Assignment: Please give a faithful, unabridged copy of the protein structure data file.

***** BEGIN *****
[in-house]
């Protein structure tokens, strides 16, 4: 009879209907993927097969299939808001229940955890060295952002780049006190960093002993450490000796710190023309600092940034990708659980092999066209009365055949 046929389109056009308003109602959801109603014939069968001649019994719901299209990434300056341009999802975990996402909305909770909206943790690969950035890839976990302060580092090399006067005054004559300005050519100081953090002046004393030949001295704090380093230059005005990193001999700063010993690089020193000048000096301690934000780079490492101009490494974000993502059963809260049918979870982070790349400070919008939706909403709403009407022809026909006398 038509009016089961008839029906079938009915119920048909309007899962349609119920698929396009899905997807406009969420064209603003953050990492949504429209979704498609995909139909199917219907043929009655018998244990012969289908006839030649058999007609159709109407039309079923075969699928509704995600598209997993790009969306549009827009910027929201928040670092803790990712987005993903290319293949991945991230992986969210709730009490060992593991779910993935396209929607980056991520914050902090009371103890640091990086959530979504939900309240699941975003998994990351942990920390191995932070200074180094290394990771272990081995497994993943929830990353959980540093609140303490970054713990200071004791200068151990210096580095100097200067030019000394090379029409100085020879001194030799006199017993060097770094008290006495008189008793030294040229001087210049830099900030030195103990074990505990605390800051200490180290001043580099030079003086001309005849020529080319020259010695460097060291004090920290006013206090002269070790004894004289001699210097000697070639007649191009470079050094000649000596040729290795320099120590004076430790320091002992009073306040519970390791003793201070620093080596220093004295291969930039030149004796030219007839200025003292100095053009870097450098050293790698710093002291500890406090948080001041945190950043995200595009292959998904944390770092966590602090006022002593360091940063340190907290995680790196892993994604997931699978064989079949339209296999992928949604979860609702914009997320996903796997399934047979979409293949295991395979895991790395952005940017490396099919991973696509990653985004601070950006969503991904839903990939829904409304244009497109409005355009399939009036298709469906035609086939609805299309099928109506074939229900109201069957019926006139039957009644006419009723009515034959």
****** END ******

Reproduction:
[in-house]
């Protein structure tokens, strides 16, 4: 009879209907993927097969299939808001229940955890060295952002780049006190960093002993450490000796710190023309600092940034990708659980092999066209009365055949 046929389109056009308003109602959801109603014939069968001649019994719901299209990434300056341009999802975990996402909305909770909206943790690969950035890839976990302060580092090399006067005054004559300005050519100081953090002046004393030949001295704090380093230059005005990193001999700063010993690089020193000048000096301690934000780079490492101009490494974000993502059963809260049918979870982070790349400070919008939706909403709403009407022809026909006398 038509009016089961008839029906079938009915119920048909309007899962349609119920698929396009899905997807406009969420064209603003953050990492949504429209979704498609995909139909199917219907043929009655018998244990012969289908006839030649058999007609159709109407039309079923075969699928509704995600598209997993790009969306549009827009910027929201928040670092803790990712987005993903290319293949991945991230992986969210709730009490060992593991779910993935396209929607980056991520914050902090009371103890640091990086959530979504939900309240699941975003998994990351942990920390191995932070200074180094290394990771272990081995497994993943929830990353959980540093609140303490970054713990200071004791200068151990210096580095100097200067030019000394090379029409100085020879001194030799006199017993060097770094008290006495008189008793030294040229001087210049830099900030030195103990074990505990605390800051200490180290001043580099030079003086001309005849020529080319020259010695460097060291004090920290006013206090002269070790004894004289001699210097000697070639007649191009470079050094000649000596040729290795320099120590004076430790320091002992009073306040519970390791003793201070620093080596220093004295291969930039030149004796030219007839200025003292100095053009870097450098050293790698710093002291500890406090948080001041945190950043995200595009292959998904944390770092966590602090006022002593360091940063340190907290995680790196892993994604997931699978064989079949339209296999992928949604979860609702914009997320996903796997399934047979979409293949295991395979895991790395952005940017490396099919991973696509990653985004601070950006969503991904839903990939829904409304244009497109409005355009399939009036298709469906035609086939609805299309099928109506074939229900109201069957019926006139039957009644006419009723009515034959």